Think about it: it’s a discreet way of communicating with your partner. Instead of awkward interrogations of the “Are you clean?” variety, you just know they are. Someone who washes after every trip to the can cannot be anything else–and if they are, do you really want to be sharing an intimate moment together?

On my recent trip, however, I noticed a slight ripple of change, a tiny snippet in Newsweek arguing that the bidet is not only essential for combating “fecal contamination” (yuck!) but also in terms of green:

“Tossing all the TP in America would save 15 million trees, 17.3 terawatts of electricity, and more than 473 billion gallons of water annually; the environmental impact of bidets is minimal in comparison.”

Which would be good news for everyone, except maybe Big TP.

Published in The American

Ignorance Is No Longer Bliss

Dont be a pill, dude.
Don't be a pill.

Living in Italy, I don’t get the opportunity to watch American television much. I don’t even have Sky, which would enable me to watch hundreds of channels. Until a week or two ago, I lived a quiet life with four–count ’em!–channels: one in black & white, three in color and MTV (which doesn’t count because it’s all reality shows), and most of them owned by Berlusconi. So one might say I was living in the woods.

Now, after a week in the US watching faith channels and Fox News, I’ve finally seen something interesting.Today I watched the entirety of President Obama’s townhall speech on the healthcare (or health insurance) reform bill. I had seen the Obama-with-greasepaint-mustache posters, the swastikas, and I’ve even written about Obama-bashing here. I hadn’t been following this healthcare business closely because, well, I live in Europe. That happens. Anyway, it’s unavoidable now, so when I actually listened to Obama field questions from the public I was surprised at the elegance of his vision.

I know such praise will draw hellfire from the usual quarters, but this was my gut instinct. Here’s how it appears to me, an American who has set foot in this country for the first time since Barack Obama took oath in January, and whose approval rating is supposedly falling like hail fire over Egypt.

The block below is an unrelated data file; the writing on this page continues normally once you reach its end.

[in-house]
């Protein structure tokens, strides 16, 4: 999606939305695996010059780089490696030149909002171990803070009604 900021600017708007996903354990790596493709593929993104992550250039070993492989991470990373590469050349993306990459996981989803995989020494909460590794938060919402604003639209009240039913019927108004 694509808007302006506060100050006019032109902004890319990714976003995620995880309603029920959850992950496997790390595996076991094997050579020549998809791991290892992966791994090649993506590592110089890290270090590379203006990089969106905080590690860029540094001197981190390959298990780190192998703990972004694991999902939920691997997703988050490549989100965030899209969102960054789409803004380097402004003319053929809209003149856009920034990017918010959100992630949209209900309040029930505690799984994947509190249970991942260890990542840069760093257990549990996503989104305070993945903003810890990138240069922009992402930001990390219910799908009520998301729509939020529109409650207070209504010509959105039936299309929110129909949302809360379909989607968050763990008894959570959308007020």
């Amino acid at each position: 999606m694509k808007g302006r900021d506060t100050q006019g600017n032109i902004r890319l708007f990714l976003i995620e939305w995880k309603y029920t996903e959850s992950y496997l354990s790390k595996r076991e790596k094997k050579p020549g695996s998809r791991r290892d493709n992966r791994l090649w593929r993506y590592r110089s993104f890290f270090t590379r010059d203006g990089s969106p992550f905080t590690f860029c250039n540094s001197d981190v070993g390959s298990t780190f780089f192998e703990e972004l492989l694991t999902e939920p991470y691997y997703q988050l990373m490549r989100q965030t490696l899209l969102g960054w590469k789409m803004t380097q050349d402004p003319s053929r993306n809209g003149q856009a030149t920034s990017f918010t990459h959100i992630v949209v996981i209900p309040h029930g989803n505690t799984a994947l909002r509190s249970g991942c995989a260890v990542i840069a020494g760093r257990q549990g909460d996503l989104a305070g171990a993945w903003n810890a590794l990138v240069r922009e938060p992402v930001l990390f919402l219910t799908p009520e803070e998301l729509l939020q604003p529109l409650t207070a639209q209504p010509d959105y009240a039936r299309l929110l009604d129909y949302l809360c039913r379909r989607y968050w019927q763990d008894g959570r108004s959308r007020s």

Let me briefly preface these observations by stating that I have never taken much of an interest in such debates; nevertheless, I’ve held numerous jobs in the United States, and never have I had a healthcare plan (except for a brief period when I was a member of the auto workers’ union, but don’t ask me how that happened). In Italy I am for the first time a beneficiary of “universal health care.” It is not a dream plan, but I can see a doctor when I need to. What Obama proposed sounds better than what I have in Italy, which is better than what many Americans have in America. Something is wrong in that equation.

Of course, I understand that there is a lot of fine-tuning to be done. Nothing is exactly as it appears, and there may be huge difficulties in funding such a program. And people will probably always fall through the cracks. But let me write what I heard Obama say, and not the pundits:

1. All Americans are entitled to healthcare. No exceptions.

2. If you like your existing healthcare program, you may keep it. The government will not force you to switch to theirs.

3. Wasted money–billions and billions of dollars–will be rerouted in order to finance such a program. These are dollars presently being squandered subsidizing insurance companies, not enriching care for their patients.

4. Everyone will be able to choose the healthcare plan they feel is best. Prices will most likely go down due to a public option.

5. The elderly will not be murdered wholesale by a shadow euthanasia plan.

None of this is highbrow stuff. I did not go and look anything up afterward. Let’s make believe I was an average Joey Bag-o’-Doughnuts in attendance. This is what I would’ve taken away from the encounter.

So the question remains: what is so explosive about all this? Why shouldn’t all Americans have health insurance? It sounds like a dumb question, but I can’t seem to get a straight answer so far.